In the latest episode of the “Voices of KPCB” podcast, KPCB design partner John Maeda and talent partner Andy Chen speak to Elaine Zhoe and Viraj Bindra, on how they successfully navigated between engineering and design disciplines, which are seeing increasing overlap in the tech industry.
I loved my time in school but it wasn’t until I left graduate school at the University of Washington that my real education began (beyond having learned how to learn). Looking back at it, I’ve had a great career working on Microsoft’s early cloud-computing efforts, founding and then selling my own company, leading software development of webOS at Palm, then engineering at Twitter, and now, investing and advising young start-ups. In each and every experience, I made mistakes, fixed them, and made some more. I may have even notched a few wins along the way.
In a prior era, some considered it best practice to bring in “professional managers” to run the businesses started by creative and hard-working entrepreneurs once those business began to scale and appeared to need “adult supervision.” The term “upgrade management” is still occasionally heard among investors but never in front of founders.
Ann and John Doerr Donate $50M to Develop New Leaders at Rice University
Ann and John Doerr Donate $50M t...
Victorious Launches Superfan Platform for the World's Biggest Digital Creators
Victorious Launches Superfan Pla...
Tesaro Launches Campaign to Raise Awareness of Chemotherapy-Induced Nausea and Vomiting Among Patients With Cancer
Tesaro Launches Campaign to Rais...
At the age of 22, I had just graduated from college in the United Kingdom and I was beginning my career at a Fortune 50 company. I had everything that I could ever want: I was on a track toward leadership at the company, I had just bought a new car, I was earning money and my parents were proud. But surprise, I hated it.
For business leaders today, no task is more important than ensuring confidence and trust in the organizations they lead. The boardroom has woken up to the importance of security – and to the enormity of what it will take to protect company and consumer data from attacks.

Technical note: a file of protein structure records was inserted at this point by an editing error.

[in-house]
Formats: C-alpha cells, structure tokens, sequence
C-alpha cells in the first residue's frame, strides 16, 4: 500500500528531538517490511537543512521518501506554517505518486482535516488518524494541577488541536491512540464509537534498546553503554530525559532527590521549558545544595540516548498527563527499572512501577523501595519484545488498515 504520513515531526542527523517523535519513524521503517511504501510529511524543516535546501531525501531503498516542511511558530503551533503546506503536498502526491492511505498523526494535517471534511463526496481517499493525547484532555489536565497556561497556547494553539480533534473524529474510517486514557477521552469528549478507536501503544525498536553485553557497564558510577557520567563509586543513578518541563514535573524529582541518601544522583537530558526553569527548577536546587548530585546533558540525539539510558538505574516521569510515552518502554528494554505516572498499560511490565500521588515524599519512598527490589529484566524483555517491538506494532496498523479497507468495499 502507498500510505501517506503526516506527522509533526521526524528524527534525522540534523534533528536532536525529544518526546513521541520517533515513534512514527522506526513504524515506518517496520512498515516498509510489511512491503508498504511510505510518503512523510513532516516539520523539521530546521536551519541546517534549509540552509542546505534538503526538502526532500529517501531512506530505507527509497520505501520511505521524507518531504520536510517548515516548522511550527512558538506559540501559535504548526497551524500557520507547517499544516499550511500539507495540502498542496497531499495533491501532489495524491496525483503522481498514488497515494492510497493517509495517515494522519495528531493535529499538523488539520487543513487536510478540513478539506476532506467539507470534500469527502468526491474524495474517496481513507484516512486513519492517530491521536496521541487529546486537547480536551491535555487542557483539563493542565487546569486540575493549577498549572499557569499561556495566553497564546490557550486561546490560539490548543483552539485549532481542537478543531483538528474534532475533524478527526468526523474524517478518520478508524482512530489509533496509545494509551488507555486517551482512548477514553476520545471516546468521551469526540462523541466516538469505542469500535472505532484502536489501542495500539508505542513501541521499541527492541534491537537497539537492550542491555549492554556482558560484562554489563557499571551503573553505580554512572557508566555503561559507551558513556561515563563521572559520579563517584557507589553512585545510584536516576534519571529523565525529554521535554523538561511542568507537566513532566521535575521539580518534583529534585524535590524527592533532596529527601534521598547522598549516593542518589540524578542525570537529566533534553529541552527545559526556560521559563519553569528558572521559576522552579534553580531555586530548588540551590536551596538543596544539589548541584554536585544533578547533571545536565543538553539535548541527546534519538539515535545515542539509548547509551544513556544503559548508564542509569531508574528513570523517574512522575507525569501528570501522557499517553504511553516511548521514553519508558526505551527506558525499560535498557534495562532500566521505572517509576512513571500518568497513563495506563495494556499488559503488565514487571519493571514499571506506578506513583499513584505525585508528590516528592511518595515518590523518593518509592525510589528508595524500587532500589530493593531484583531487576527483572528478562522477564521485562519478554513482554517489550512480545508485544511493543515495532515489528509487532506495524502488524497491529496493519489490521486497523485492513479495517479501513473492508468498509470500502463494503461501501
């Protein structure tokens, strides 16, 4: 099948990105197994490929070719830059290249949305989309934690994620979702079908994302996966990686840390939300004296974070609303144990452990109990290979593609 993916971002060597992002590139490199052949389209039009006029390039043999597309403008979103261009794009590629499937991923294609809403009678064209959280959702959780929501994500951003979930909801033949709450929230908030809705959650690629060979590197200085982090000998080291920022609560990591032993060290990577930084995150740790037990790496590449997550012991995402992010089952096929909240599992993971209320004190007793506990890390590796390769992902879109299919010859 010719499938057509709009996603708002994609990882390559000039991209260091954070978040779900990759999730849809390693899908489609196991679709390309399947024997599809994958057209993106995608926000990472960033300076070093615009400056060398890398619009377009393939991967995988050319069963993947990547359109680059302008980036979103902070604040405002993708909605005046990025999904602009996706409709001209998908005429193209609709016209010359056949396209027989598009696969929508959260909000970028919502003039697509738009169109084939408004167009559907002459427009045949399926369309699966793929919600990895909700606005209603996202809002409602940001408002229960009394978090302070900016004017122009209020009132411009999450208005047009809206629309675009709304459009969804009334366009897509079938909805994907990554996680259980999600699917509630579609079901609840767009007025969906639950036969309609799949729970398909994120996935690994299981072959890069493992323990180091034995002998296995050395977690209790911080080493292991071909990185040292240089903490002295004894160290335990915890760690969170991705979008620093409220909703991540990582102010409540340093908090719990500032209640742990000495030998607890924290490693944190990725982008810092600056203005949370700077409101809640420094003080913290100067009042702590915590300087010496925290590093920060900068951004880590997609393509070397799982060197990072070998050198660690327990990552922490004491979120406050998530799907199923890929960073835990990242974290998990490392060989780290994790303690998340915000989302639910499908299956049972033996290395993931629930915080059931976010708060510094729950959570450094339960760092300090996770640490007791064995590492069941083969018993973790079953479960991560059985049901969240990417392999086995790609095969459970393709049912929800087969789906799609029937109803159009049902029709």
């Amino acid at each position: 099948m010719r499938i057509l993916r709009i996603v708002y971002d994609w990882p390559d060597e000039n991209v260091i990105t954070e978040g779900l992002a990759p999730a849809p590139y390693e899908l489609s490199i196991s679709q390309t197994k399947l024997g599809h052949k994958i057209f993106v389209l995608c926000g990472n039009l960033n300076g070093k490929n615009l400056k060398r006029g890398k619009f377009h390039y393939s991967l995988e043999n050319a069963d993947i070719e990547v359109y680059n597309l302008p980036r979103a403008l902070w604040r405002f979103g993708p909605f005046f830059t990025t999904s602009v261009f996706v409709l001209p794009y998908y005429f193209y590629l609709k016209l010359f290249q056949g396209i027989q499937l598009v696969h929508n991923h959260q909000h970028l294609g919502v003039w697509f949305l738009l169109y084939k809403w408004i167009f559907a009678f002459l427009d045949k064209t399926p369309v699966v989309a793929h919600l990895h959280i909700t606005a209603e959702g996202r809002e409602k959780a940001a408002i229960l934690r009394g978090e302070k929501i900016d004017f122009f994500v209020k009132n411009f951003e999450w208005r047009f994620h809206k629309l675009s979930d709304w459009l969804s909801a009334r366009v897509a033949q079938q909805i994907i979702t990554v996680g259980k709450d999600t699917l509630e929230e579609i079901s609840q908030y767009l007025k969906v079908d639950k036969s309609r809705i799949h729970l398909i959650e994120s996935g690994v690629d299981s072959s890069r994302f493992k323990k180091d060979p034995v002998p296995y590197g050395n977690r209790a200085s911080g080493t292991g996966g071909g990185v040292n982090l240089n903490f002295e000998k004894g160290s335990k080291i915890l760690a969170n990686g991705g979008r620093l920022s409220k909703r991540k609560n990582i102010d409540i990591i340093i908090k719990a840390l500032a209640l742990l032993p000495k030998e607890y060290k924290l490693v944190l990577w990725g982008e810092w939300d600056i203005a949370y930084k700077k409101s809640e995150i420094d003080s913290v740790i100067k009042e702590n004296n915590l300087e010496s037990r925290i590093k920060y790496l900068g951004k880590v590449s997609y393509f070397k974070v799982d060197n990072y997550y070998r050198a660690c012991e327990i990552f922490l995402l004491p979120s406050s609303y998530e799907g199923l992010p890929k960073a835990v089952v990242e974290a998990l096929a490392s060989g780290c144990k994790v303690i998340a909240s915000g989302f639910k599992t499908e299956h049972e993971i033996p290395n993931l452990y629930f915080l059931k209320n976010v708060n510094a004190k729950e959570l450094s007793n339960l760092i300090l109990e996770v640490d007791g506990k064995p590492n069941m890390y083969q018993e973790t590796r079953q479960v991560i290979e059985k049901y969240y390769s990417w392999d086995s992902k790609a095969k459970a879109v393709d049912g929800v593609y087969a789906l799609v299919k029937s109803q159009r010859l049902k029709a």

In this edition of the “Voices of KPCB” podcast series, KPCB partner Creighton Hicks sits down with Alex Polvi, CEO of CoreOS, to discuss the computing and infrastructure behind the next generation of applications. They highlight the latest trends and techniques in the industry – including virtualization, containers, warehouse scale computing and security – and what to expect in the years to come.
Push the boundaries: join a board. I strongly recommend that all professionals get involved with work outside of their day job and, when they can, join a board – the right board – as a way to keep highly motivated at work. A few years into my career at KPCB–just when I was starting to really hit my stride (and probably my comfort zone)–my KP partner John Doerr came to me with a completely out-of-the-box request: Would I be willing to speak with Bono and Bobby Shriver about the “Product RED” initiative they recently launched in the U.K.?
KPCB Partner John Doerr hosts a behind the scenes conversation with Laszlo Bock, SVP of People Operations at Google, on Work Rules!, which Doerr calls “the Best Business Book of the Year.” They cover topics ranging from the secret to Google’s success, to why you should take power away from your managers and pay less, and how work really can “suck less” for everyone.
Every day, we create 2.5 billion gigabytes of data. New developments in data storage, ranging from Hadoop to object-oriented approaches, have enabled us to store that data more efficiently, and advances in visualization technology turn the data into actionable business intelligence. Still, so much of the data is untouched, awaiting the development of new analytic methods that will generate the insights that business leaders need.
When I went to Silicon Valley at the end of 2013, I had that feeling that comes every so often in one’s life: of not being too early, and not being too late. I had listened to the co-founder of Airbnb, Joe Gebbia, as he visited the Rhode Island School of Design each year as an alumnus and later as a trustee, and he would tell me that Silicon Valley was amazing. Frankly, I didn’t believe him. I had spent twelve years of my life at the MIT Media Lab, ubiquitously known in the tech world for being “amazing,” and by the mid-2000s “the cloud” was getting boring for me. I wanted to be closer to creation — “the dirt” of the physical world.
In this edition of the “Voices of KPCB” podcast series, KPCB partners Creighton Hicks and Wen Hsieh talk to Peter Godman, CEO of Qumulo, about the new era of data storage we’re in. In fact, they agree that “data storage” is no longer what consumers and enterprises most urgently need – instead, we’ve moved on to an age in which data analytics and searchability are of paramount importance to the ever-expanding mass of big data.